‘Mercy, Mercy, Mercy’: Saxophone Man Adderley Fires A Chart Cannonball

On January 7, 1967, saxophone player-bandleader Julian ‘Cannonball’ Adderley surprised everyone by entering the Billboard Hot 100 with ‘Mercy, Mercy, Mercy.’

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Cannonball Adderley 'Mercy, Mercy, Mercy' artwork - Courtesy: UMG
Cannonball Adderley 'Mercy, Mercy, Mercy' artwork - Courtesy: UMG

The great jazz artists are, for the most part, infrequent visitors to the world of hit singles. But on January 7, 1967, saxophone player and bandleader Julian “Cannonball” Adderley surprised everyone by entering the hallowed ranks of the Billboard Hot 100. Even more amazingly, the track in question, “Mercy, Mercy, Mercy,” would go on to peak just outside the Top 10.

The instrumental was written by another great jazz man, Joe Zawinul, who was a member of Adderley’s quintet throughout the 1960s. He then worked with Miles Davis before co-forming one of the greatest and most inventive jazz bands of the 1970s, Weather Report.

Perhaps surprisingly, “Cannonball” had appeared on the Hot 100 twice before, and the first time was before he ever made the album chart. “African Waltz” reached No.41 for the Cannonball Adderley Orchestra in the spring of 1961, then “The Jive Samba” managed No.66 in 1963 for his Sextet. His album chart debut was with Nancy Wilson/Cannonball Adderley, his collaboration with the distinguished jazz vocalist, a No.30 hit in 1962.

Mercy, Mercy, Mercy (Live)

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“Mercy, Mercy, Mercy” – one of those tunes that you may well recognize without knowing it by the title – was produced by Capitol Records studio eminence David Axelrod, and entered the US singles chart at No.82. Both label and artist would have been as surprised as anyone that it leapt 15 places the following week and then just kept on climbing.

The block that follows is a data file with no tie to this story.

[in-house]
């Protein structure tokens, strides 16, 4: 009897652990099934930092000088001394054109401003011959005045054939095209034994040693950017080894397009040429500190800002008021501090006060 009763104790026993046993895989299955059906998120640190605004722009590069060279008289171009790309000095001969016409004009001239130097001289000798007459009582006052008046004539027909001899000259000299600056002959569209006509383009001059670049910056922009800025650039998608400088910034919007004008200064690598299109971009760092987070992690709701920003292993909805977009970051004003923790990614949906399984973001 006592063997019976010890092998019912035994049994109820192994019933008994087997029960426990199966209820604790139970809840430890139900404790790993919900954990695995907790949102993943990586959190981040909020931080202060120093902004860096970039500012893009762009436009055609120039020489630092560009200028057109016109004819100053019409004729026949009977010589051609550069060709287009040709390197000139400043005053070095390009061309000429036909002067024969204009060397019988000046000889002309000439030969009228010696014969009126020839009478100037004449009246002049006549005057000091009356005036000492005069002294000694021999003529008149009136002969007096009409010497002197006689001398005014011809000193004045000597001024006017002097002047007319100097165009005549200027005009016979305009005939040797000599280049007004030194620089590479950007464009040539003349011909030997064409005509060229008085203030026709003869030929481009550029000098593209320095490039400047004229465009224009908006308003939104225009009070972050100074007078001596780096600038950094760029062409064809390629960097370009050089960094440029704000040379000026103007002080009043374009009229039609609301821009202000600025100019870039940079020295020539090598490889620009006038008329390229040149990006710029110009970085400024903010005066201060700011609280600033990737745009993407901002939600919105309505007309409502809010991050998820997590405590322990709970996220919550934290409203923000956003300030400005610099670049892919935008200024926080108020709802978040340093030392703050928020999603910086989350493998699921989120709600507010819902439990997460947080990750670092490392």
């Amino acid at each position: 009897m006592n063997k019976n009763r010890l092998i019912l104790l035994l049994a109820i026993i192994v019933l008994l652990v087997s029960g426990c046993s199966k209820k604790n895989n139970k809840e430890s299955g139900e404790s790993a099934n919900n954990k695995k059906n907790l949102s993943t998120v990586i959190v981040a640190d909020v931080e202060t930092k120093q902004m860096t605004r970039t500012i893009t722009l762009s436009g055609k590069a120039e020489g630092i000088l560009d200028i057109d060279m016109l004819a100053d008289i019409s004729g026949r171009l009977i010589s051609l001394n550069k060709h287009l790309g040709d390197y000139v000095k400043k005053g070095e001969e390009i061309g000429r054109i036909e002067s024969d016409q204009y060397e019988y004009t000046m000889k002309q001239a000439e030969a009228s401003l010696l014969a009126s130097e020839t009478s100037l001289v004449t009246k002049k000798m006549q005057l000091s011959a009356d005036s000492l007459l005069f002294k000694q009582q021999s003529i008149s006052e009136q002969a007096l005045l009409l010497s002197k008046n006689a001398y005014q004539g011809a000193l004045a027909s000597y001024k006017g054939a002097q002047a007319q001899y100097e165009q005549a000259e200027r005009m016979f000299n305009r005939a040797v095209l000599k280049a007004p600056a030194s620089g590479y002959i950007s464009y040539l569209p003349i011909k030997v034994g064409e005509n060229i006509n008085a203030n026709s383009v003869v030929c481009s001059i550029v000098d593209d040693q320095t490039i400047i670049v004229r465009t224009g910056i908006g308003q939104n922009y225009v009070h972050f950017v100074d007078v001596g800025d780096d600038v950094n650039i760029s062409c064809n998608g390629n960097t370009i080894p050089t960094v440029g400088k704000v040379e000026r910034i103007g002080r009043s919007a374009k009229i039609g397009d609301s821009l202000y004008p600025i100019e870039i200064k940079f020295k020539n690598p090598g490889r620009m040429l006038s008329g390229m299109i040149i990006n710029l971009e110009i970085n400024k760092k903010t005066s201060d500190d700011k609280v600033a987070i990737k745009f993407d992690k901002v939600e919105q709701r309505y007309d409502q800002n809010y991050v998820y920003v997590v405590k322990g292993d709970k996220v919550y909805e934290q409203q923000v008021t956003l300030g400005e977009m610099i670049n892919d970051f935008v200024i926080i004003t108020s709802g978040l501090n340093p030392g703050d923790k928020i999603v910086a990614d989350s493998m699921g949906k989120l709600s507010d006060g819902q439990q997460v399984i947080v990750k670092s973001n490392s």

In just its fourth chart week, the single entered the Top 40, rubbing shoulders with other breaking hits such as the Spencer Davis Group’s “Gimme Some Lovin’” and James Brown and the Famous Flames’ “Bring It Up.” In late February and early March, 1967, “Mercy” spent two weeks at its No.11 peak, as the Rolling Stones’ “Ruby Tuesday” climbed to No.1.

Listen to the All That Jazz playlist.

The hit was included on the live 1967 album of the same name, which purported to be recorded at the Club de Lisa in Chicago but was actually taped in front of an invited audience at the Capitol Studios in Los Angeles. Meanwhile, the Buckinghams underlined the strength of the melody by reaching No.5 in the States with a version that added lyrics, later the same year.

Buy or stream “Mercy, Mercy, Mercy” on the Cannonball Adderley Quintet’s live album of the same name.

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